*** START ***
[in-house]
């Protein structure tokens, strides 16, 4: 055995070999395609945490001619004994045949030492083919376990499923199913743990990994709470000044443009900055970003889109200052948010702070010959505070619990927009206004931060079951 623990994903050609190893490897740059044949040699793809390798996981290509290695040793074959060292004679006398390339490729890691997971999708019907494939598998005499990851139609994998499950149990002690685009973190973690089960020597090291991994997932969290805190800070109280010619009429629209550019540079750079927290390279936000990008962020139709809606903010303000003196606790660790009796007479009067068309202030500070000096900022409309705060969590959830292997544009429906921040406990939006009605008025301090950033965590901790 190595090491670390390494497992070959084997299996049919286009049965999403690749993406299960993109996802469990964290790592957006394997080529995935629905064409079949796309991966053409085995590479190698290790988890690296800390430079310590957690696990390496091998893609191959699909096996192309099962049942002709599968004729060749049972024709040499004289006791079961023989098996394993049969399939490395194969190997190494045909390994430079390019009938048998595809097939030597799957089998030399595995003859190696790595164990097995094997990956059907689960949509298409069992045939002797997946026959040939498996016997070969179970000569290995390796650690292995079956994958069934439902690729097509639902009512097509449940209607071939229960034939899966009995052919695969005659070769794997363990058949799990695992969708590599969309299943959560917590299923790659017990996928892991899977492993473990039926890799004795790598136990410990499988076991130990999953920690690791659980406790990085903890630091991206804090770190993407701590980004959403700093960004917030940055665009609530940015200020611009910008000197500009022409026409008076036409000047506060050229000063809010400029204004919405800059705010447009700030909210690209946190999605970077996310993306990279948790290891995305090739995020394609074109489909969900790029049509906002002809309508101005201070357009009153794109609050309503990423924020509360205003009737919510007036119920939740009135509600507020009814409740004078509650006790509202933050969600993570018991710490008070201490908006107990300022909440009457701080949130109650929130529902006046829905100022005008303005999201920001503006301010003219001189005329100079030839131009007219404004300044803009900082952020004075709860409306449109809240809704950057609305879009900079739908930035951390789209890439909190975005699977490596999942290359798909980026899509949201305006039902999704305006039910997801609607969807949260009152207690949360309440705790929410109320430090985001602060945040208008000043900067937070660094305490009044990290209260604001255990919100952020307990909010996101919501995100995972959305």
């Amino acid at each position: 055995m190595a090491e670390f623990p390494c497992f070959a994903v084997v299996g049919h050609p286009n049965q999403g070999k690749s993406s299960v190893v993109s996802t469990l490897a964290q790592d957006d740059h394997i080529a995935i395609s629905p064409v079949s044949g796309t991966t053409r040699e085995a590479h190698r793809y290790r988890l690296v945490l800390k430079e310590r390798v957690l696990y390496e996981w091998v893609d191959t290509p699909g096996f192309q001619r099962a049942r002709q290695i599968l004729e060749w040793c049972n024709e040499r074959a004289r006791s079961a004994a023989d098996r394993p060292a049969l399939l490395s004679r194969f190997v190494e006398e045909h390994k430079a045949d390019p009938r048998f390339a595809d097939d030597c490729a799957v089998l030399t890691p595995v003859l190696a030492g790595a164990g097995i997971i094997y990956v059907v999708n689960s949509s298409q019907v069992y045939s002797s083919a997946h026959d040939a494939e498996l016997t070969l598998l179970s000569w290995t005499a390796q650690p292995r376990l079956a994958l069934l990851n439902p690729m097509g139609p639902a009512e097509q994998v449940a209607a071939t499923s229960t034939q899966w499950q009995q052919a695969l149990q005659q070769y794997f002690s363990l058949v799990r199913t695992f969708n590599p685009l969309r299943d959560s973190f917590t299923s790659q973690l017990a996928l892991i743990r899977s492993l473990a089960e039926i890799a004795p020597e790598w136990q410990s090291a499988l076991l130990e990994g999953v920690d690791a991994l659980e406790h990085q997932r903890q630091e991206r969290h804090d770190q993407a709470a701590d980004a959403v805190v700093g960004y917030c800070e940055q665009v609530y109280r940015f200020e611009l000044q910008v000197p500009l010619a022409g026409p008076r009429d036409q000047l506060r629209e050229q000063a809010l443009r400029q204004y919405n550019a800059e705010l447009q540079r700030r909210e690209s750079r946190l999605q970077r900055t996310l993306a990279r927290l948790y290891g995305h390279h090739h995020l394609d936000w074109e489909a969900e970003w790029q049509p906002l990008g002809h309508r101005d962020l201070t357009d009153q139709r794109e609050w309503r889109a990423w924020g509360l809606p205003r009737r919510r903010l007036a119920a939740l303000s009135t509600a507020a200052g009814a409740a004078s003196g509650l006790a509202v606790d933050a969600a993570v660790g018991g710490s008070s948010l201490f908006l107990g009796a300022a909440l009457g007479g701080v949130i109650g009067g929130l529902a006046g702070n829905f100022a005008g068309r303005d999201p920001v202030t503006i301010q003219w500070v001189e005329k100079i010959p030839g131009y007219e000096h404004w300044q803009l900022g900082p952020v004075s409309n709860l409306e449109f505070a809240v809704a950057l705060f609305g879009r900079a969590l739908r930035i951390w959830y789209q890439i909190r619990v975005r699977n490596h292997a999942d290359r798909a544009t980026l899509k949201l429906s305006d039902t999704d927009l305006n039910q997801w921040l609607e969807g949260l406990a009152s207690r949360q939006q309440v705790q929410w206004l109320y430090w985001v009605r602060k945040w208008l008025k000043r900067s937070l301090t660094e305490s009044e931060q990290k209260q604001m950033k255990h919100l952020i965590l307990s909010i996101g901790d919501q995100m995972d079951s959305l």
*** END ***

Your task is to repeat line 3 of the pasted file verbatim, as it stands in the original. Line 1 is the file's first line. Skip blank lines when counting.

């Amino acid at each position: 055995m190595a090491e670390f623990p390494c497992f070959a994903v084997v299996g049919h050609p286009n049965q999403g070999k690749s993406s299960v190893v993109s996802t469990l490897a964290q790592d957006d740059h394997i080529a995935i395609s629905p064409v079949s044949g796309t991966t053409r040699e085995a590479h190698r793809y290790r988890l690296v945490l800390k430079e310590r390798v957690l696990y390496e996981w091998v893609d191959t290509p699909g096996f192309q001619r099962a049942r002709q290695i599968l004729e060749w040793c049972n024709e040499r074959a004289r006791s079961a004994a023989d098996r394993p060292a049969l399939l490395s004679r194969f190997v190494e006398e045909h390994k430079a045949d390019p009938r048998f390339a595809d097939d030597c490729a799957v089998l030399t890691p595995v003859l190696a030492g790595a164990g097995i997971i094997y990956v059907v999708n689960s949509s298409q019907v069992y045939s002797s083919a997946h026959d040939a494939e498996l016997t070969l598998l179970s000569w290995t005499a390796q650690p292995r376990l079956a994958l069934l990851n439902p690729m097509g139609p639902a009512e097509q994998v449940a209607a071939t499923s229960t034939q899966w499950q009995q052919a695969l149990q005659q070769y794997f002690s363990l058949v799990r199913t695992f969708n590599p685009l969309r299943d959560s973190f917590t299923s790659q973690l017990a996928l892991i743990r899977s492993l473990a089960e039926i890799a004795p020597e790598w136990q410990s090291a499988l076991l130990e990994g999953v920690d690791a991994l659980e406790h990085q997932r903890q630091e991206r969290h804090d770190q993407a709470a701590d980004a959403v805190v700093g960004y917030c800070e940055q665009v609530y109280r940015f200020e611009l000044q910008v000197p500009l010619a022409g026409p008076r009429d036409q000047l506060r629209e050229q000063a809010l443009r400029q204004y919405n550019a800059e705010l447009q540079r700030r909210e690209s750079r946190l999605q970077r900055t996310l993306a990279r927290l948790y290891g995305h390279h090739h995020l394609d936000w074109e489909a969900e970003w790029q049509p906002l990008g002809h309508r101005d962020l201070t357009d009153q139709r794109e609050w309503r889109a990423w924020g509360l809606p205003r009737r919510r903010l007036a119920a939740l303000s009135t509600a507020a200052g009814a409740a004078s003196g509650l006790a509202v606790d933050a969600a993570v660790g018991g710490s008070s948010l201490f908006l107990g009796a300022a909440l009457g007479g701080v949130i109650g009067g929130l529902a006046g702070n829905f100022a005008g068309r303005d999201p920001v202030t503006i301010q003219w500070v001189e005329k100079i010959p030839g131009y007219e000096h404004w300044q803009l900022g900082p952020v004075s409309n709860l409306e449109f505070a809240v809704a950057l705060f609305g879009r900079a969590l739908r930035i951390w959830y789209q890439i909190r619990v975005r699977n490596h292997a999942d290359r798909a544009t980026l899509k949201l429906s305006d039902t999704d927009l305006n039910q997801w921040l609607e969807g949260l406990a009152s207690r949360q939006q309440v705790q929410w206004l109320y430090w985001v009605r602060k945040w208008l008025k000043r900067s937070l301090t660094e305490s009044e931060q990290k209260q604001m950033k255990h919100l952020i965590l307990s909010i996101g901790d919501q995100m995972d079951s959305l």